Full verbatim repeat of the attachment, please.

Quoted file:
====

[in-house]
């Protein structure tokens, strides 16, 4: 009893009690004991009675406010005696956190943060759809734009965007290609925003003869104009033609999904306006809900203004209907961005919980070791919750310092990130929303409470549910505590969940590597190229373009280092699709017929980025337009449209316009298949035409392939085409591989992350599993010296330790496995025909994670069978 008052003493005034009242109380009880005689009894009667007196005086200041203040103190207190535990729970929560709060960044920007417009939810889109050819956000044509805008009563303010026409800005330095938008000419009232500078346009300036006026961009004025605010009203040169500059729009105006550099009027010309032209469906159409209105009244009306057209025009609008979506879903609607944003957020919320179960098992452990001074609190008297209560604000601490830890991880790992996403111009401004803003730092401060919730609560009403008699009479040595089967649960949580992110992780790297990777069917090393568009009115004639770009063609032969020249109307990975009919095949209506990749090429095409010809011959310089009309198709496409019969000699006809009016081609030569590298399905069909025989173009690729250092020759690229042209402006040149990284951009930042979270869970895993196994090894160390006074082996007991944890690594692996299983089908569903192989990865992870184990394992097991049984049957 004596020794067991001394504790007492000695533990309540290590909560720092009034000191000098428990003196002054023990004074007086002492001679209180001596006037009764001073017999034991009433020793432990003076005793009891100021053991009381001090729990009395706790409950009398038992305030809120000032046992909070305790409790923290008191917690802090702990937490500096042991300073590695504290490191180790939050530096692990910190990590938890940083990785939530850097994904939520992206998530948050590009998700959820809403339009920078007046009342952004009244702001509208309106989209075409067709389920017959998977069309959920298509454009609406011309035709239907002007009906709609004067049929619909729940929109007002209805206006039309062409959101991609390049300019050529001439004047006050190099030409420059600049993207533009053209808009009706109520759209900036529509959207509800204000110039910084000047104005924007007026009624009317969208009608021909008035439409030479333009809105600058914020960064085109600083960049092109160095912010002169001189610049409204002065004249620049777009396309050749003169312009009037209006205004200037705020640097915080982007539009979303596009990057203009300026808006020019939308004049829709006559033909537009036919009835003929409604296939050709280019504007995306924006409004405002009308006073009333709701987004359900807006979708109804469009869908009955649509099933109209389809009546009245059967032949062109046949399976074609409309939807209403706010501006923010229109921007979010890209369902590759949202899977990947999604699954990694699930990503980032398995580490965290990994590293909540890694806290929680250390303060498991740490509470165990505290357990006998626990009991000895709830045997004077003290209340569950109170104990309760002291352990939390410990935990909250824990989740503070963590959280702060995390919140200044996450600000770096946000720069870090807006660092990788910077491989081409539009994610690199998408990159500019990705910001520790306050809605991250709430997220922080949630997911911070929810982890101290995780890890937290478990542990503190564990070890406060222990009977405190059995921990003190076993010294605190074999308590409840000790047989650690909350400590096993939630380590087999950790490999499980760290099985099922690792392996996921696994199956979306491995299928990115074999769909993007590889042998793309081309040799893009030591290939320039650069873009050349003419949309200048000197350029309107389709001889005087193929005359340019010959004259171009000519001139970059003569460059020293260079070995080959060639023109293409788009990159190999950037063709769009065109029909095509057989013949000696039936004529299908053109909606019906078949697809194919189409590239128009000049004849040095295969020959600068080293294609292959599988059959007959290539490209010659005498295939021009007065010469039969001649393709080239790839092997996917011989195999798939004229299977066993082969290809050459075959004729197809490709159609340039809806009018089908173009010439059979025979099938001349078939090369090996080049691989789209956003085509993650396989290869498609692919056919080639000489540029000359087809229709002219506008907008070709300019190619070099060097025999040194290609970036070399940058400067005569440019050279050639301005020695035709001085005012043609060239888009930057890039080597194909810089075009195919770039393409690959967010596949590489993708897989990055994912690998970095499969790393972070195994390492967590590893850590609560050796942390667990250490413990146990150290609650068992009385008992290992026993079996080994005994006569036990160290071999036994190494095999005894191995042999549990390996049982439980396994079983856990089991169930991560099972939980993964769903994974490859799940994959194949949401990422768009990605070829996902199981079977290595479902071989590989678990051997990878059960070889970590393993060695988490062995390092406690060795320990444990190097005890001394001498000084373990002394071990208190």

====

[in-house]
């Protein structure tokens, strides 16, 4: 009893009690004991009675406010005696956190943060759809734009965007290609925003003869104009033609999904306006809900203004209907961005919980070791919750310092990130929303409470549910505590969940590597190229373009280092699709017929980025337009449209316009298949035409392939085409591989992350599993010296330790496995025909994670069978 008052003493005034009242109380009880005689009894009667007196005086200041203040103190207190535990729970929560709060960044920007417009939810889109050819956000044509805008009563303010026409800005330095938008000419009232500078346009300036006026961009004025605010009203040169500059729009105006550099009027010309032209469906159409209105009244009306057209025009609008979506879903609607944003957020919320179960098992452990001074609190008297209560604000601490830890991880790992996403111009401004803003730092401060919730609560009403008699009479040595089967649960949580992110992780790297990777069917090393568009009115004639770009063609032969020249109307990975009919095949209506990749090429095409010809011959310089009309198709496409019969000699006809009016081609030569590298399905069909025989173009690729250092020759690229042209402006040149990284951009930042979270869970895993196994090894160390006074082996007991944890690594692996299983089908569903192989990865992870184990394992097991049984049957 004596020794067991001394504790007492000695533990309540290590909560720092009034000191000098428990003196002054023990004074007086002492001679209180001596006037009764001073017999034991009433020793432990003076005793009891100021053991009381001090729990009395706790409950009398038992305030809120000032046992909070305790409790923290008191917690802090702990937490500096042991300073590695504290490191180790939050530096692990910190990590938890940083990785939530850097994904939520992206998530948050590009998700959820809403339009920078007046009342952004009244702001509208309106989209075409067709389920017959998977069309959920298509454009609406011309035709239907002007009906709609004067049929619909729940929109007002209805206006039309062409959101991609390049300019050529001439004047006050190099030409420059600049993207533009053209808009009706109520759209900036529509959207509800204000110039910084000047104005924007007026009624009317969208009608021909008035439409030479333009809105600058914020960064085109600083960049092109160095912010002169001189610049409204002065004249620049777009396309050749003169312009009037209006205004200037705020640097915080982007539009979303596009990057203009300026808006020019939308004049829709006559033909537009036919009835003929409604296939050709280019504007995306924006409004405002009308006073009333709701987004359900807006979708109804469009869908009955649509099933109209389809009546009245059967032949062109046949399976074609409309939807209403706010501006923010229109921007979010890209369902590759949202899977990947999604699954990694699930990503980032398995580490965290990994590293909540890694806290929680250390303060498991740490509470165990505290357990006998626990009991000895709830045997004077003290209340569950109170104990309760002291352990939390410990935990909250824990989740503070963590959280702060995390919140200044996450600000770096946000720069870090807006660092990788910077491989081409539009994610690199998408990159500019990705910001520790306050809605991250709430997220922080949630997911911070929810982890101290995780890890937290478990542990503190564990070890406060222990009977405190059995921990003190076993010294605190074999308590409840000790047989650690909350400590096993939630380590087999950790490999499980760290099985099922690792392996996921696994199956979306491995299928990115074999769909993007590889042998793309081309040799893009030591290939320039650069873009050349003419949309200048000197350029309107389709001889005087193929005359340019010959004259171009000519001139970059003569460059020293260079070995080959060639023109293409788009990159190999950037063709769009065109029909095509057989013949000696039936004529299908053109909606019906078949697809194919189409590239128009000049004849040095295969020959600068080293294609292959599988059959007959290539490209010659005498295939021009007065010469039969001649393709080239790839092997996917011989195999798939004229299977066993082969290809050459075959004729197809490709159609340039809806009018089908173009010439059979025979099938001349078939090369090996080049691989789209956003085509993650396989290869498609692919056919080639000489540029000359087809229709002219506008907008070709300019190619070099060097025999040194290609970036070399940058400067005569440019050279050639301005020695035709001085005012043609060239888009930057890039080597194909810089075009195919770039393409690959967010596949590489993708897989990055994912690998970095499969790393972070195994390492967590590893850590609560050796942390667990250490413990146990150290609650068992009385008992290992026993079996080994005994006569036990160290071999036994190494095999005894191995042999549990390996049982439980396994079983856990089991169930991560099972939980993964769903994974490859799940994959194949949401990422768009990605070829996902199981079977290595479902071989590989678990051997990878059960070889970590393993060695988490062995390092406690060795320990444990190097005890001394001498000084373990002394071990208190």